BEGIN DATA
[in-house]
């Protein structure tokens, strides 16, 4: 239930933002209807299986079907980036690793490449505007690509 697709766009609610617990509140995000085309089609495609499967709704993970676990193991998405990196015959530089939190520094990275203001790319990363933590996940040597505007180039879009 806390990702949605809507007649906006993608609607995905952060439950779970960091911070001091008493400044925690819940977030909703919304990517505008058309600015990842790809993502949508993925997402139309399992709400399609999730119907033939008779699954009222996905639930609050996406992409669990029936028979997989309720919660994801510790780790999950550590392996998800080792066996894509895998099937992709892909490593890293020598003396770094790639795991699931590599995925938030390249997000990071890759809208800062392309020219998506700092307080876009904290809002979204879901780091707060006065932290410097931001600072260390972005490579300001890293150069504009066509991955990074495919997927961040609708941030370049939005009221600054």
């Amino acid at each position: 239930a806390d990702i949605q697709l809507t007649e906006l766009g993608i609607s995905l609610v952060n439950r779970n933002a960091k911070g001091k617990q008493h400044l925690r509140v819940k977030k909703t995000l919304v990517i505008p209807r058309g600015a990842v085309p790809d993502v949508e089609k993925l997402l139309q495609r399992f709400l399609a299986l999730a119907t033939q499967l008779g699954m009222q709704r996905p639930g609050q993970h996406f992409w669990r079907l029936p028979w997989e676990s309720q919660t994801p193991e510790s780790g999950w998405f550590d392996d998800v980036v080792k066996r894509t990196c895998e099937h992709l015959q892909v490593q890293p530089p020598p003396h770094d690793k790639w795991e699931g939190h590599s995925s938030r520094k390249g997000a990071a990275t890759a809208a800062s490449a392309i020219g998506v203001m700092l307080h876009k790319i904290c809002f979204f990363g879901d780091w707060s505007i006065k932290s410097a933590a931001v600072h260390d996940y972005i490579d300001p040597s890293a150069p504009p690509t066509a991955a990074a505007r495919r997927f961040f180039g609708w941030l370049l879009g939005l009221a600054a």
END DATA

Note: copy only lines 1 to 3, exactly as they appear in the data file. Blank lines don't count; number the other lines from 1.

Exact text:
[in-house]
């Protein structure tokens, strides 16, 4: 239930933002209807299986079907980036690793490449505007690509 697709766009609610617990509140995000085309089609495609499967709704993970676990193991998405990196015959530089939190520094990275203001790319990363933590996940040597505007180039879009 806390990702949605809507007649906006993608609607995905952060439950779970960091911070001091008493400044925690819940977030909703919304990517505008058309600015990842790809993502949508993925997402139309399992709400399609999730119907033939008779699954009222996905639930609050996406992409669990029936028979997989309720919660994801510790780790999950550590392996998800080792066996894509895998099937992709892909490593890293020598003396770094790639795991699931590599995925938030390249997000990071890759809208800062392309020219998506700092307080876009904290809002979204879901780091707060006065932290410097931001600072260390972005490579300001890293150069504009066509991955990074495919997927961040609708941030370049939005009221600054």
């Amino acid at each position: 239930a806390d990702i949605q697709l809507t007649e906006l766009g993608i609607s995905l609610v952060n439950r779970n933002a960091k911070g001091k617990q008493h400044l925690r509140v819940k977030k909703t995000l919304v990517i505008p209807r058309g600015a990842v085309p790809d993502v949508e089609k993925l997402l139309q495609r399992f709400l399609a299986l999730a119907t033939q499967l008779g699954m009222q709704r996905p639930g609050q993970h996406f992409w669990r079907l029936p028979w997989e676990s309720q919660t994801p193991e510790s780790g999950w998405f550590d392996d998800v980036v080792k066996r894509t990196c895998e099937h992709l015959q892909v490593q890293p530089p020598p003396h770094d690793k790639w795991e699931g939190h590599s995925s938030r520094k390249g997000a990071a990275t890759a809208a800062s490449a392309i020219g998506v203001m700092l307080h876009k790319i904290c809002f979204f990363g879901d780091w707060s505007i006065k932290s410097a933590a931001v600072h260390d996940y972005i490579d300001p040597s890293a150069p504009p690509t066509a991955a990074a505007r495919r997927f961040f180039g609708w941030l370049l879009g939005l009221a600054a």